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Beginning

David Eldridge
Dorfman Theatre (National Theatre)

Justine Mitchell and Sam Troughton Credit: Johan Persson
Justine Mitchell Credit: Johan Persson
Sam Troughton Credit: Johan Persson

David Eldridge's two-hander opens at 2:36AM in the aftermath of a flat-warming party in Crouch End.

By that time of the morning, hostess Laura and Keith's mate Danny, a stranger five hours before, are all that remains of those present at what looks to have been an exceptionally rowdy event.

That is the starting point for a long dark night of the soul that runs for 90 minutes in real time. During that span, members of the Dorfman audience effectively become several hundred flies on the fourth wall of a play that has the feel of a pilot for the kind of reality TV show that would probably appeal to the pair at its centre, given their enthusiastic chatter about Strictly and its ilk.

Almost immediately, Justine Mitchell as 38-year-old managing director Laura makes it clear that she wants her evening to end in bed.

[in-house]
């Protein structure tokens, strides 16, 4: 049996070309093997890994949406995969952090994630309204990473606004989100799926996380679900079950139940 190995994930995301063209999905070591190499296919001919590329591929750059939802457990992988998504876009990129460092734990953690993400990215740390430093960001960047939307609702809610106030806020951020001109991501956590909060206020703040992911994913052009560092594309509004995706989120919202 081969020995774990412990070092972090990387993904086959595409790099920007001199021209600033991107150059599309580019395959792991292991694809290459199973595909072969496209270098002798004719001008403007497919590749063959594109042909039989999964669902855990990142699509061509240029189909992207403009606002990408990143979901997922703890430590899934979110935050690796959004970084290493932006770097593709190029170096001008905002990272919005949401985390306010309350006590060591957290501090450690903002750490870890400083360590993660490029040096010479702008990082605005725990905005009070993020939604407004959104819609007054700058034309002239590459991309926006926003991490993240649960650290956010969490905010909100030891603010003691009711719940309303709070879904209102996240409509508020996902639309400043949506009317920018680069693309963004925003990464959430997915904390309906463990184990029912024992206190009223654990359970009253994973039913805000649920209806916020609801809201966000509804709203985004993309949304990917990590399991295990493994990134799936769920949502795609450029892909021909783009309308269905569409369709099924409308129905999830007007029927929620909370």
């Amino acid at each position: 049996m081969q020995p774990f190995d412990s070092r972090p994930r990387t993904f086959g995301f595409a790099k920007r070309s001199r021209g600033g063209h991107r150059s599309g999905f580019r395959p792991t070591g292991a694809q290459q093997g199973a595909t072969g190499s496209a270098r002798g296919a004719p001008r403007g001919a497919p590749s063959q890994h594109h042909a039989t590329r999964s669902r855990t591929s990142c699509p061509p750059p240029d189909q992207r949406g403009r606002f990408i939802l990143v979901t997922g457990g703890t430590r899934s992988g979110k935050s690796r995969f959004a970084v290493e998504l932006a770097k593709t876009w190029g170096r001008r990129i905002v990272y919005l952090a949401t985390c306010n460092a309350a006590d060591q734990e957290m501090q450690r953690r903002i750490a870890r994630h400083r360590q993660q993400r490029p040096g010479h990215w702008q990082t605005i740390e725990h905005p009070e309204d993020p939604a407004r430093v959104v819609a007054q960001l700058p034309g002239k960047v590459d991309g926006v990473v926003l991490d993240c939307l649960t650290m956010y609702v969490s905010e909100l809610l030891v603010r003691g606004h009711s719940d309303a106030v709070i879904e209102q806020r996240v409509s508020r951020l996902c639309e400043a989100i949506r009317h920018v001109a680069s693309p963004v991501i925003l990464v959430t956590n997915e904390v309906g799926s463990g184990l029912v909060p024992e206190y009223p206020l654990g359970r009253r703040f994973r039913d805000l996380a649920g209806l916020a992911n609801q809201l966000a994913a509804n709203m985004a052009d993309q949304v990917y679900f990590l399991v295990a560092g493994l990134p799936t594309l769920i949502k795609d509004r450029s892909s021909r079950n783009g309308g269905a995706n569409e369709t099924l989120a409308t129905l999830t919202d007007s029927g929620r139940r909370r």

Danny is more reticent, seemingly attracted but with a mental block the size of the Thames Barrier and a self-confessed lack of “radar” i.e. the ability to second-guess the desires of the opposite sex.

As a result, Sam Troughton's character is a societal misfit, four years older but living in Essex with his mum and nan, having not seen his daughter of 7 since what sounds like an unpleasant divorce four years previously.

Beginning follows the intricacies of the heart, as attractive Laura confesses that, although she is (inexplicably) attracted to inarticulate Danny, her overriding goal is to give birth to a child who might help to assuage her fashionably 21st century loneliness.

Her putative lover/sperm donor takes ages to thaw even to the smallest degree, his nerves leading to eccentric behaviour that must be as frustrating for a woman eager for a quick shag with few strings attached as an audience waiting for something to happen, even as they observe the minutiae of life in today's ever more impersonal world.

While the play is a triumph for the actors, under the direction of Polly Findlay, and shines a spotlight of the issue of loneliness, it is not particularly theatrical and requires viewers to identify closely with the character and predicament of at least one of the protagonists to justify its existence.

Reviewer: Philip Fisher